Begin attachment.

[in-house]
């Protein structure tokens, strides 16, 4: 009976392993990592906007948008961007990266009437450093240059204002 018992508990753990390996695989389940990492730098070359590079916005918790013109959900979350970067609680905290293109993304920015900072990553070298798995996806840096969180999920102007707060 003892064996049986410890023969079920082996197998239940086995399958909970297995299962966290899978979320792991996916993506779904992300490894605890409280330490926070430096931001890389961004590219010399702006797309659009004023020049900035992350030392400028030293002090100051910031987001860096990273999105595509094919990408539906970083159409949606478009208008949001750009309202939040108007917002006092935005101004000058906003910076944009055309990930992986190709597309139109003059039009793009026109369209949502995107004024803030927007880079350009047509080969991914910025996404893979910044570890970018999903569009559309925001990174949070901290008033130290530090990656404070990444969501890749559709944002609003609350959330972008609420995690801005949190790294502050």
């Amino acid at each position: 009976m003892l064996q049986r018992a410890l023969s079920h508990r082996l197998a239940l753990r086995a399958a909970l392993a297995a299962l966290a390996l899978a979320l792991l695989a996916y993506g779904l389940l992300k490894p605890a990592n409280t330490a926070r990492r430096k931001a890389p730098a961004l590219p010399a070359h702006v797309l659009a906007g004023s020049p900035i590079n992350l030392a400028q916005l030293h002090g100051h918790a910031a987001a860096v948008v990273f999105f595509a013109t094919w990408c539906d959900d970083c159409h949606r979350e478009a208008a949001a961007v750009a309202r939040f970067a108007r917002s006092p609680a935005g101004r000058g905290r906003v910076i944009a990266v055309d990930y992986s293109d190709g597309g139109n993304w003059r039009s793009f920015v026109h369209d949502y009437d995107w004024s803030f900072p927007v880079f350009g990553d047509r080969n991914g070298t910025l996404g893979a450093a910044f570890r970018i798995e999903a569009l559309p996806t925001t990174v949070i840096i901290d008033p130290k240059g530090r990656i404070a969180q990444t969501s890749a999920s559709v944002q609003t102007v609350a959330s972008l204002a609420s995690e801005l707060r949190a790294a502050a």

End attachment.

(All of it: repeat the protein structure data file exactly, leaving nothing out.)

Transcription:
[in-house]
């Protein structure tokens, strides 16, 4: 009976392993990592906007948008961007990266009437450093240059204002 018992508990753990390996695989389940990492730098070359590079916005918790013109959900979350970067609680905290293109993304920015900072990553070298798995996806840096969180999920102007707060 003892064996049986410890023969079920082996197998239940086995399958909970297995299962966290899978979320792991996916993506779904992300490894605890409280330490926070430096931001890389961004590219010399702006797309659009004023020049900035992350030392400028030293002090100051910031987001860096990273999105595509094919990408539906970083159409949606478009208008949001750009309202939040108007917002006092935005101004000058906003910076944009055309990930992986190709597309139109003059039009793009026109369209949502995107004024803030927007880079350009047509080969991914910025996404893979910044570890970018999903569009559309925001990174949070901290008033130290530090990656404070990444969501890749559709944002609003609350959330972008609420995690801005949190790294502050």
């Amino acid at each position: 009976m003892l064996q049986r018992a410890l023969s079920h508990r082996l197998a239940l753990r086995a399958a909970l392993a297995a299962l966290a390996l899978a979320l792991l695989a996916y993506g779904l389940l992300k490894p605890a990592n409280t330490a926070r990492r430096k931001a890389p730098a961004l590219p010399a070359h702006v797309l659009a906007g004023s020049p900035i590079n992350l030392a400028q916005l030293h002090g100051h918790a910031a987001a860096v948008v990273f999105f595509a013109t094919w990408c539906d959900d970083c159409h949606r979350e478009a208008a949001a961007v750009a309202r939040f970067a108007r917002s006092p609680a935005g101004r000058g905290r906003v910076i944009a990266v055309d990930y992986s293109d190709g597309g139109n993304w003059r039009s793009f920015v026109h369209d949502y009437d995107w004024s803030f900072p927007v880079f350009g990553d047509r080969n991914g070298t910025l996404g893979a450093a910044f570890r970018i798995e999903a569009l559309p996806t925001t990174v949070i840096i901290d008033p130290k240059g530090r990656i404070a969180q990444t969501s890749a999920s559709v944002q609003t102007v609350a959330s972008l204002a609420s995690e801005l707060r949190a790294a502050a």